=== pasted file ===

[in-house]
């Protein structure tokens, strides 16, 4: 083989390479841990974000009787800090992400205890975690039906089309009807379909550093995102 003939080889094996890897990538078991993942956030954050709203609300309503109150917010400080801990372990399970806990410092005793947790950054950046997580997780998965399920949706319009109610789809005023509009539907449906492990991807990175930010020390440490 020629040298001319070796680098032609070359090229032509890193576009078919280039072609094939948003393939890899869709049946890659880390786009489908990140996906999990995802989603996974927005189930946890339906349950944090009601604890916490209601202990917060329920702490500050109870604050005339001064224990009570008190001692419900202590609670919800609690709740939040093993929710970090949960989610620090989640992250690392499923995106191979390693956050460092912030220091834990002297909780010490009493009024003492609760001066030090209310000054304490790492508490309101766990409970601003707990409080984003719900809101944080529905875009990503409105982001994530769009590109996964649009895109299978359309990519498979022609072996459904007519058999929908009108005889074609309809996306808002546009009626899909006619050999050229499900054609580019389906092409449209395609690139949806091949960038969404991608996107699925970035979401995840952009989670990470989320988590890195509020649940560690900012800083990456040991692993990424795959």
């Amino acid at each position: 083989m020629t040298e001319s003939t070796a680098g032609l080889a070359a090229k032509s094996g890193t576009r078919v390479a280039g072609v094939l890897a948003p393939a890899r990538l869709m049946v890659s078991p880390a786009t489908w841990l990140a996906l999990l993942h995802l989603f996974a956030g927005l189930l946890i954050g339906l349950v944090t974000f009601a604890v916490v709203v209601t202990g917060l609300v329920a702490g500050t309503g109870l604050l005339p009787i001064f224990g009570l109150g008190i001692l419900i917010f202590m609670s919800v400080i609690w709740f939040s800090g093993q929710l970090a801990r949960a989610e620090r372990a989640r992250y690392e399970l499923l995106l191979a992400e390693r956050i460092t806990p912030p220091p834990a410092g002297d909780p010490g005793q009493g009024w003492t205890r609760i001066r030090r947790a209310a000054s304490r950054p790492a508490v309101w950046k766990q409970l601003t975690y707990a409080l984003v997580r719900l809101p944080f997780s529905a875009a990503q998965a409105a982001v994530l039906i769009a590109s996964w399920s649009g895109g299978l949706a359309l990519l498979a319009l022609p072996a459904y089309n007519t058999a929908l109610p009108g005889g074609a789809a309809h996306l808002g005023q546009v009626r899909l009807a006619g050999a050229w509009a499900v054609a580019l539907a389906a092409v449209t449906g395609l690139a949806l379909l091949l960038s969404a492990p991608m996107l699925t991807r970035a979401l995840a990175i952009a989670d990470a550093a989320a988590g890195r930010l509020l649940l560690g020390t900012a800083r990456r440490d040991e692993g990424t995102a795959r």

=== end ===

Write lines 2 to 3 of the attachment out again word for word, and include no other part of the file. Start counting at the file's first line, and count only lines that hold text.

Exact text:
């Protein structure tokens, strides 16, 4: 083989390479841990974000009787800090992400205890975690039906089309009807379909550093995102 003939080889094996890897990538078991993942956030954050709203609300309503109150917010400080801990372990399970806990410092005793947790950054950046997580997780998965399920949706319009109610789809005023509009539907449906492990991807990175930010020390440490 020629040298001319070796680098032609070359090229032509890193576009078919280039072609094939948003393939890899869709049946890659880390786009489908990140996906999990995802989603996974927005189930946890339906349950944090009601604890916490209601202990917060329920702490500050109870604050005339001064224990009570008190001692419900202590609670919800609690709740939040093993929710970090949960989610620090989640992250690392499923995106191979390693956050460092912030220091834990002297909780010490009493009024003492609760001066030090209310000054304490790492508490309101766990409970601003707990409080984003719900809101944080529905875009990503409105982001994530769009590109996964649009895109299978359309990519498979022609072996459904007519058999929908009108005889074609309809996306808002546009009626899909006619050999050229499900054609580019389906092409449209395609690139949806091949960038969404991608996107699925970035979401995840952009989670990470989320988590890195509020649940560690900012800083990456040991692993990424795959």
């Amino acid at each position: 083989m020629t040298e001319s003939t070796a680098g032609l080889a070359a090229k032509s094996g890193t576009r078919v390479a280039g072609v094939l890897a948003p393939a890899r990538l869709m049946v890659s078991p880390a786009t489908w841990l990140a996906l999990l993942h995802l989603f996974a956030g927005l189930l946890i954050g339906l349950v944090t974000f009601a604890v916490v709203v209601t202990g917060l609300v329920a702490g500050t309503g109870l604050l005339p009787i001064f224990g009570l109150g008190i001692l419900i917010f202590m609670s919800v400080i609690w709740f939040s800090g093993q929710l970090a801990r949960a989610e620090r372990a989640r992250y690392e399970l499923l995106l191979a992400e390693r956050i460092t806990p912030p220091p834990a410092g002297d909780p010490g005793q009493g009024w003492t205890r609760i001066r030090r947790a209310a000054s304490r950054p790492a508490v309101w950046k766990q409970l601003t975690y707990a409080l984003v997580r719900l809101p944080f997780s529905a875009a990503q998965a409105a982001v994530l039906i769009a590109s996964w399920s649009g895109g299978l949706a359309l990519l498979a319009l022609p072996a459904y089309n007519t058999a929908l109610p009108g005889g074609a789809a309809h996306l808002g005023q546009v009626r899909l009807a006619g050999a050229w509009a499900v054609a580019l539907a389906a092409v449209t449906g395609l690139a949806l379909l091949l960038s969404a492990p991608m996107l699925t991807r970035a979401l995840a990175i952009a989670d990470a550093a989320a988590g890195r930010l509020l649940l560690g020390t900012a800083r990456r440490d040991e692993g990424t995102a795959r």